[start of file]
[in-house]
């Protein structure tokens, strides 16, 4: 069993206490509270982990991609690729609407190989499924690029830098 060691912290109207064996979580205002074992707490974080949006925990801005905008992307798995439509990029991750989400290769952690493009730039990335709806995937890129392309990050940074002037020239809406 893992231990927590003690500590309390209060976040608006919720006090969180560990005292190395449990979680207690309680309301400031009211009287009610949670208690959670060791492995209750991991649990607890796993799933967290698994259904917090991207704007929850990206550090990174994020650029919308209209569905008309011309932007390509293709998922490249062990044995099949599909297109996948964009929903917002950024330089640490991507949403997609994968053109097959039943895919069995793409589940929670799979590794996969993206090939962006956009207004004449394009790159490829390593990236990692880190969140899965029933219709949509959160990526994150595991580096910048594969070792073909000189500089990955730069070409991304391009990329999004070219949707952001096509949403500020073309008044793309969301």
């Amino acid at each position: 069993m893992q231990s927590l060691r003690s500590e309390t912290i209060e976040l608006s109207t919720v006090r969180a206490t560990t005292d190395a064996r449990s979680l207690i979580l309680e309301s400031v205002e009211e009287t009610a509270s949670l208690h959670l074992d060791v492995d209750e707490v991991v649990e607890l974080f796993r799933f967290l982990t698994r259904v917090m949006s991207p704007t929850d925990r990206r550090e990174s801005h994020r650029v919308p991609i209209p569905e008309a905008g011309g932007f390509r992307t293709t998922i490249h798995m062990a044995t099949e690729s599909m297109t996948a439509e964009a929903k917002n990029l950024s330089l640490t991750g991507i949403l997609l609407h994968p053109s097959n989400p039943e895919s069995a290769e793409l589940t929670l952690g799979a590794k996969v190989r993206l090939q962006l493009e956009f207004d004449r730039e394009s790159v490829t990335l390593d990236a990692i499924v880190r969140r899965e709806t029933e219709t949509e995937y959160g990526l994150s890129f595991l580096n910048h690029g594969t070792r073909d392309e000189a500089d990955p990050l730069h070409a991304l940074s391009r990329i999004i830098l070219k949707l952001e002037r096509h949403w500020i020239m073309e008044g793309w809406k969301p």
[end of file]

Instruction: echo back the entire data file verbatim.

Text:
[in-house]
């Protein structure tokens, strides 16, 4: 069993206490509270982990991609690729609407190989499924690029830098 060691912290109207064996979580205002074992707490974080949006925990801005905008992307798995439509990029991750989400290769952690493009730039990335709806995937890129392309990050940074002037020239809406 893992231990927590003690500590309390209060976040608006919720006090969180560990005292190395449990979680207690309680309301400031009211009287009610949670208690959670060791492995209750991991649990607890796993799933967290698994259904917090991207704007929850990206550090990174994020650029919308209209569905008309011309932007390509293709998922490249062990044995099949599909297109996948964009929903917002950024330089640490991507949403997609994968053109097959039943895919069995793409589940929670799979590794996969993206090939962006956009207004004449394009790159490829390593990236990692880190969140899965029933219709949509959160990526994150595991580096910048594969070792073909000189500089990955730069070409991304391009990329999004070219949707952001096509949403500020073309008044793309969301």
């Amino acid at each position: 069993m893992q231990s927590l060691r003690s500590e309390t912290i209060e976040l608006s109207t919720v006090r969180a206490t560990t005292d190395a064996r449990s979680l207690i979580l309680e309301s400031v205002e009211e009287t009610a509270s949670l208690h959670l074992d060791v492995d209750e707490v991991v649990e607890l974080f796993r799933f967290l982990t698994r259904v917090m949006s991207p704007t929850d925990r990206r550090e990174s801005h994020r650029v919308p991609i209209p569905e008309a905008g011309g932007f390509r992307t293709t998922i490249h798995m062990a044995t099949e690729s599909m297109t996948a439509e964009a929903k917002n990029l950024s330089l640490t991750g991507i949403l997609l609407h994968p053109s097959n989400p039943e895919s069995a290769e793409l589940t929670l952690g799979a590794k996969v190989r993206l090939q962006l493009e956009f207004d004449r730039e394009s790159v490829t990335l390593d990236a990692i499924v880190r969140r899965e709806t029933e219709t949509e995937y959160g990526l994150s890129f595991l580096n910048h690029g594969t070792r073909d392309e000189a500089d990955p990050l730069h070409a991304l940074s391009r990329i999004i830098l070219k949707l952001e002037r096509h949403w500020i020239m073309e008044g793309w809406k969301p």